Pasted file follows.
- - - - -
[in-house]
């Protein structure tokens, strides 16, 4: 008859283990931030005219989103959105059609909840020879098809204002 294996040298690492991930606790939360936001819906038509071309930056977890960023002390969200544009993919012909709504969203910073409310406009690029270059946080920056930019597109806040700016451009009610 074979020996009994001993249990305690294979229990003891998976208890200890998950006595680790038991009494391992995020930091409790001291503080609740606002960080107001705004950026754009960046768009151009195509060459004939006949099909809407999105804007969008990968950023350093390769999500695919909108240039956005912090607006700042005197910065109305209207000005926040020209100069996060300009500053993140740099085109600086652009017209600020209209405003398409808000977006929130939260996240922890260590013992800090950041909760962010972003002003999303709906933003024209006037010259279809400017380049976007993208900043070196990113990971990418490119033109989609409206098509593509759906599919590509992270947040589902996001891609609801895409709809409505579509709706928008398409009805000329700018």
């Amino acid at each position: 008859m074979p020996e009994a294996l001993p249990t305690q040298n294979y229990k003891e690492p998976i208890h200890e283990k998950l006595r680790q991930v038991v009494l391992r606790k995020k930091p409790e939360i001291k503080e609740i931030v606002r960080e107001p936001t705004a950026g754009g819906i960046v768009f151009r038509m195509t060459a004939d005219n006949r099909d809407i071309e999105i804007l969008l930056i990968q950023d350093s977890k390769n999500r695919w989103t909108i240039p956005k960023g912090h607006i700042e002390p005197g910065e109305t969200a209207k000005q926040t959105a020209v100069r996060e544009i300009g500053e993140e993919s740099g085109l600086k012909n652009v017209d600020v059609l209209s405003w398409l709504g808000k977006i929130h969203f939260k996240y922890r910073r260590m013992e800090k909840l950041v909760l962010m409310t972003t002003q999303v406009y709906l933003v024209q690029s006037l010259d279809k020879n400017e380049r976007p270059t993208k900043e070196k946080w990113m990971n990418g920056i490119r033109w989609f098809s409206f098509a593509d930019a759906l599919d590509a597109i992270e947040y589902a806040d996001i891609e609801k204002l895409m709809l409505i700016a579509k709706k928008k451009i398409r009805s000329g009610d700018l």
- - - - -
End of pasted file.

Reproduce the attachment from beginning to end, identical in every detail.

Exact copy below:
[in-house]
């Protein structure tokens, strides 16, 4: 008859283990931030005219989103959105059609909840020879098809204002 294996040298690492991930606790939360936001819906038509071309930056977890960023002390969200544009993919012909709504969203910073409310406009690029270059946080920056930019597109806040700016451009009610 074979020996009994001993249990305690294979229990003891998976208890200890998950006595680790038991009494391992995020930091409790001291503080609740606002960080107001705004950026754009960046768009151009195509060459004939006949099909809407999105804007969008990968950023350093390769999500695919909108240039956005912090607006700042005197910065109305209207000005926040020209100069996060300009500053993140740099085109600086652009017209600020209209405003398409808000977006929130939260996240922890260590013992800090950041909760962010972003002003999303709906933003024209006037010259279809400017380049976007993208900043070196990113990971990418490119033109989609409206098509593509759906599919590509992270947040589902996001891609609801895409709809409505579509709706928008398409009805000329700018």
């Amino acid at each position: 008859m074979p020996e009994a294996l001993p249990t305690q040298n294979y229990k003891e690492p998976i208890h200890e283990k998950l006595r680790q991930v038991v009494l391992r606790k995020k930091p409790e939360i001291k503080e609740i931030v606002r960080e107001p936001t705004a950026g754009g819906i960046v768009f151009r038509m195509t060459a004939d005219n006949r099909d809407i071309e999105i804007l969008l930056i990968q950023d350093s977890k390769n999500r695919w989103t909108i240039p956005k960023g912090h607006i700042e002390p005197g910065e109305t969200a209207k000005q926040t959105a020209v100069r996060e544009i300009g500053e993140e993919s740099g085109l600086k012909n652009v017209d600020v059609l209209s405003w398409l709504g808000k977006i929130h969203f939260k996240y922890r910073r260590m013992e800090k909840l950041v909760l962010m409310t972003t002003q999303v406009y709906l933003v024209q690029s006037l010259d279809k020879n400017e380049r976007p270059t993208k900043e070196k946080w990113m990971n990418g920056i490119r033109w989609f098809s409206f098509a593509d930019a759906l599919d590509a597109i992270e947040y589902a806040d996001i891609e609801k204002l895409m709809l409505i700016a579509k709706k928008k451009i398409r009805s000329g009610d700018l």